Looking at the Latest Sports Betting Bill Introduced in Missouri

Missouri legislators are following through on promises made last month that they would be seriously considering the sports betting issue in 2019. The state’s latest sports betting bill was prefiled on January 7th and seeks to legalize both in-person and online betting.

Credit goes to SportsHandle.com for bringing this story to our attention.

The bill, SB 222, was introduced by Senator Lincoln Hough and looks like a positive start for those who would like to see a vibrant and competitive sports betting market in Missouri. Reasonable taxes and fees, mobile betting, no integrity fee and no in-person registration requirement all make this bill a major improvement over a different proposal we first saw last month.

A bill (SB 44) prefiled last month for the 2019 session also called for in-person wagering, online wagering, set a $10,000 application fee and called for a $5,000 annual fee just like the bill unveiled more recently.

However, last month’s bill featured a few spoilers that made it a significantly less exciting prospect than the one introduced more recently. Where SB 44 called for a 0.5% integrity fee and would have required customers to register in-person at a casino before betting online, SB 222 features no such provisions.

Under SB 222, interested operators would be able to apply for a sports betting license after submitting an application along with a $10,000 application fee. Thereafter, operators would be on the hook for a $5,000 annual renewal fee. An additional $10,000 fee would be assessed once every five years to cover a reinvestigation to ensure continued suitability.

SB 222 also comes with a lower tax rate of just 6.75% on adjusted gross receipts, which are defined as the total value of wagers taken in minus the value of winnings paid out. This is in comparison to the 12% tax and 2% administrative fee called for in SB 44.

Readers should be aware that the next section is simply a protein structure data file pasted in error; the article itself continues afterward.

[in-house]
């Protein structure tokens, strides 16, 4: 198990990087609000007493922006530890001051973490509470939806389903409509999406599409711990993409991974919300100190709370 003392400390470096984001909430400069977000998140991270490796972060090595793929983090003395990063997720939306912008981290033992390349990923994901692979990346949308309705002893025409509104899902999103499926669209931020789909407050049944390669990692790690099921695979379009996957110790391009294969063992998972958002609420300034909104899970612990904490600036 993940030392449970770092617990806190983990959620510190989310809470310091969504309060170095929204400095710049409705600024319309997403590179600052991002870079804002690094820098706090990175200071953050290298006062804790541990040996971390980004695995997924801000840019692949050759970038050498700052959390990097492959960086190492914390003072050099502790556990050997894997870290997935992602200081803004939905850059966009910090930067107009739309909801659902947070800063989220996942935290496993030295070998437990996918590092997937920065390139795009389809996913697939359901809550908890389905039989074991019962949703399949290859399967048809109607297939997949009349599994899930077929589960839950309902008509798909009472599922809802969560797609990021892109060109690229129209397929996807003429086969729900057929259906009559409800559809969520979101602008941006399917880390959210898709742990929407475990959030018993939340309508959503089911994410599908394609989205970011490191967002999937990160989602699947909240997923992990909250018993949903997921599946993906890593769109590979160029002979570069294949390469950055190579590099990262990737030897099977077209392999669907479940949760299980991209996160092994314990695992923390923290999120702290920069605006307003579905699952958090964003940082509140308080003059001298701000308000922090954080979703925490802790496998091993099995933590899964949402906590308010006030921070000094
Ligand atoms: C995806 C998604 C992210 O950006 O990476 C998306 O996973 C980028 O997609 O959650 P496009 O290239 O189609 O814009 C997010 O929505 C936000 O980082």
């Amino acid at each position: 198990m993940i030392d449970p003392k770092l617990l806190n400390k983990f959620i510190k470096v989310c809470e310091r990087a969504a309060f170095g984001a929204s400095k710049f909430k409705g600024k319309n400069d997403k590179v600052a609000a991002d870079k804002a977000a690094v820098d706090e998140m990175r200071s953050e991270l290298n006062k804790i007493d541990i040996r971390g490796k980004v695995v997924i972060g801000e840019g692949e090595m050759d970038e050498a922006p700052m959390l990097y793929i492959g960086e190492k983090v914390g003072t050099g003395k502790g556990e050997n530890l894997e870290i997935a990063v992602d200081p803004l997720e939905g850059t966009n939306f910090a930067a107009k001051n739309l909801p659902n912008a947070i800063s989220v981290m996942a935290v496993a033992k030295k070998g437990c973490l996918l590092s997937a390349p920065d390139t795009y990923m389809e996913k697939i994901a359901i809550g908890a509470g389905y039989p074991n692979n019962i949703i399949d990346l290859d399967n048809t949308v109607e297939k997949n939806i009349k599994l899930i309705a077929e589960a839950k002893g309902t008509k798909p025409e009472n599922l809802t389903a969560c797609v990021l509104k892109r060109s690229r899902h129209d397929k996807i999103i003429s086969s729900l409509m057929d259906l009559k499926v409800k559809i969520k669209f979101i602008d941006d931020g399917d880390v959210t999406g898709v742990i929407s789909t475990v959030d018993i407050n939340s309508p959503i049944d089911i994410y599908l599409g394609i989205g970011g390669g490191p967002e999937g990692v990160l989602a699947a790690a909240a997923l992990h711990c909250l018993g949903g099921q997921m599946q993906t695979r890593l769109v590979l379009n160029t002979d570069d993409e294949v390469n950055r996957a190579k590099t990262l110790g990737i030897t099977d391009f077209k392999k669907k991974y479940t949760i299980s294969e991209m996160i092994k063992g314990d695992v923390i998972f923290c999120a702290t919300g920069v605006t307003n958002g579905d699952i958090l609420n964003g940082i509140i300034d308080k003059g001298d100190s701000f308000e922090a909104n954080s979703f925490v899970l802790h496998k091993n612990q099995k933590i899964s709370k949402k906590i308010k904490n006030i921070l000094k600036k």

What Else is Found in Missouri’s Latest Sports Betting Bill

Other items found in the latest Missouri sports betting bill include numerous provisions directing the Gaming Commission to issue regulations governing a variety of security and responsible gambling issues such as:

  • Standards for the conduct of sports betting
  • The manners in which wagers are received, payouts paid and how the odds are disclosed
  • Standards governing how licensed operators may conduct online/mobile betting in Missouri or in other states with which Missouri has a reciprocal sports betting agreement
  • The types of records that must be kept and how those records are maintained
  • Standards related to detecting and acting on signs of problem gambling
  • Locations in a casino in which sports betting may be conducted
  • Security standards for online wagering platforms
  • Standards by which licensed operators are to prevent people under 21 years from participating
  • Prevent advertising directed at minors, ineligible customers and other vulnerable persons
  • How resources and information for problem gambling are to be provided to customers

SB 2222 also authorizes partnerships between licensed operators in Missouri and third-party software developers for online and mobile betting. This is similar to the approach taken in New Jersey, which allows land-based casinos such as Resorts to partner with online providers such as DraftKings.

Under the bill, third-party software providers would also have to undergo a background investigation and be licensed before providing their services to existing MO casinos. Just like licensed operators, platform providers would be required to pay a $10,000 application fee along with an ongoing annual fee of $5,000.

With multiple bills in play, Missouri is running into 2019 as a legitimate contender to legalize sports betting in 2019. There is still a long way to go, of course, with these bills just barely being introduced, but so far Missouri is off to a good start.